Executive Chef and Owner, Mokbar
About the Chef
Chef Esther has been involved in the restaurant industry since she was fourteen years old. After high school, she worked in marketing and helped out at her parents’ restaurant in her spare time. Chef Esther realized that her true passion was food and decided to quit her corporate job to pursue her dream. She moved to NYC to attend the Institute of Culinary Education. While in school, Chef Esther simultaneously worked as a line cook at Ilili and interned at Rachel Ray magazine, followed by Food Network. When her internship at Food Network ended, Chef Esther continued to work there as a full-time employee for two years before moving on to La Esquina for about six months. In early 2014, an opportunity arose to open her own restaurant in Chelsea Market. Mokbar, which means “eat bar” in Korean, is a ramen shop that uniquely combines traditional Korean flavors with Japanese-style ramen noodles.
Mokbar (in Chelsea Market): 75 Ninth Avenue (between West 15th and 16th Street)
Chef Esther Choi at Mokbar
Where did you grow up?
I was born and raised in a little town called Egg Harbor Township in Atlantic County. It’s in South Jersey right next to Atlantic City.
What did you enjoy eating most as a kid?
To be honest, I loved candy! (Laughing) When I was really little, I was a picky eater. I literally never wanted to eat. In order for my parents to get me to eat anything, they would say, “If you finish your food, we’ll give you candy.” Even though I didn’t eat much, I always remember wanting to be in the kitchen. I would follow my grandma everywhere while she cooked. When I was in third grade, I moved to South Korea for a few years. Over time, I fell in love with Korean cuisine.
At the moment, what is your favorite ingredient and what do you like to make with it?
My favorite ingredient will always be kimchi. I don’t think that will ever change. I can incorporate kimchi into every dish – I could probably make it into candy or ice cream if I tried! (Laughing) In every type of cuisine that I have cooked, I have always incorporated kimchi. I like to experiment a lot with making different types of kimchi – we make about eight or nine different types in house at Mokbar. I use it as a side dish as well as a main ingredient on our menu.
What kitchen items are important for a home cook to own?
I’m so Asian and I can’t help myself… I have to choose chopsticks! (Laughing) They are very useful when it comes to cooking and plating. Chopsticks are just so versatile and can be used to do so many things. I use the longer wooden ones all the time.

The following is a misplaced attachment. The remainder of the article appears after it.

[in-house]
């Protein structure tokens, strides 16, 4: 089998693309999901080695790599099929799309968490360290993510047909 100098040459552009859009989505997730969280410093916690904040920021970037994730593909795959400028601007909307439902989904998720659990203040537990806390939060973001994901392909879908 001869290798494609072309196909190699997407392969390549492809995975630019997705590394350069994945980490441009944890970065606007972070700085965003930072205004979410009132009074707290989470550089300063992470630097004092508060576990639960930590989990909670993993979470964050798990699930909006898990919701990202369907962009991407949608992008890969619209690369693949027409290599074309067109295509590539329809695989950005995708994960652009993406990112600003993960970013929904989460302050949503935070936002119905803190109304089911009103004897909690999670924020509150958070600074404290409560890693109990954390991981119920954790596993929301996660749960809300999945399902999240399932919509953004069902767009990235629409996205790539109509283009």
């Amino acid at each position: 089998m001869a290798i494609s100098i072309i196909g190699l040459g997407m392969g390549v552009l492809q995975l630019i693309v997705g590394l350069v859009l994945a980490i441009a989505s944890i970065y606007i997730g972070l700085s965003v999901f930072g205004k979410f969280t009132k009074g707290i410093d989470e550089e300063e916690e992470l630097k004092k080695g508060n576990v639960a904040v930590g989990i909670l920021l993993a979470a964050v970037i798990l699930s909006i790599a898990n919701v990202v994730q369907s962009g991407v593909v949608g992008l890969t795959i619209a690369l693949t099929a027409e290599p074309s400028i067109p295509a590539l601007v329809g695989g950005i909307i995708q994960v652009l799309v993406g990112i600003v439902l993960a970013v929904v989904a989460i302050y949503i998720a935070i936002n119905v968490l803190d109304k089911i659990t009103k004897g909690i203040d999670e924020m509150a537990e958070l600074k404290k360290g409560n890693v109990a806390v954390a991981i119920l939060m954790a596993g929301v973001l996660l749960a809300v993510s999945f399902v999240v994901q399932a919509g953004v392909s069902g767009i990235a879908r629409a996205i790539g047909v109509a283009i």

If your food were music, what music style(s) would it be and why?
The food at Mokbar would definitely be Korean pop music from the ‘90s. I love ‘90s K-pop! (Laughing) While I was growing up, it was such a big part of my life. When I cook at home, I get inspired by listening to jazz.
Where are your favorite places to travel for the cuisine?
To be honest, I haven’t been to many other countries. I lived in Korea, but have not been back in eight or nine years. When you travel or eat out at restaurants a lot, you can be heavily influenced by those cuisines and other chefs’ ideas. In a weird way, I think not traveling very much has worked to my advantage. My palate and mind are like blank slates. I think that it keeps things very clean for me and forces me to be more creative. In the future when I get the opportunity, I would love to travel all over Asia and Europe.
If you had not gone the culinary route, what would you have done instead?
This is such a hard question! (Laughing) I think I would definitely be doing something in the art world – something creative. That’s where my true strengths lie and that’s what I love to do. Ever since I was little, I was always interested in art, drawing, and creative things.
Which chef do you admire most right now?
I don’t really have a specific mentor, but I do draw inspiration from everyone around me, from my cooks to dishwashers. One person that I have always been a big fan of is Jamie Oliver. I’ve been following his career since the very beginning – I love what he’s doing and his philosophy on food. I also really respect Chef Hooni Kim, who helped to bring Korean food into the forefront here in New York City.
When you get a chance to dine out, where do you like to go?
I always love Koreatown – it’s so much fun. I love eating Korean food and I love soju! (Laughing) I also love Japanese food and I like going to hole-in-the-wall places. I’m not a fan of fine dining – I prefer more casual spots with a rustic style of cooking. Pocha 32 was my go-to spot in K-town. I’ve been going for about 8 years and I love it, but it’s becoming much more popular now and it’s always crowded. So I started going to Flushing for Korean food and have discovered some great spots that are still under the radar.
If you had to give up one of the five food groups (Bread & Potatoes; Milk & Dairy; Meat & Fish; Fat & Sugar; Fruits & Vegetables) and could not eat anything from that group for the rest of your life, which one would it be and why?
You’re killing me! (Laughing) I think I would choose bread and potatoes since I’m not a huge fan of heavy starches. Actually, that was pretty easy!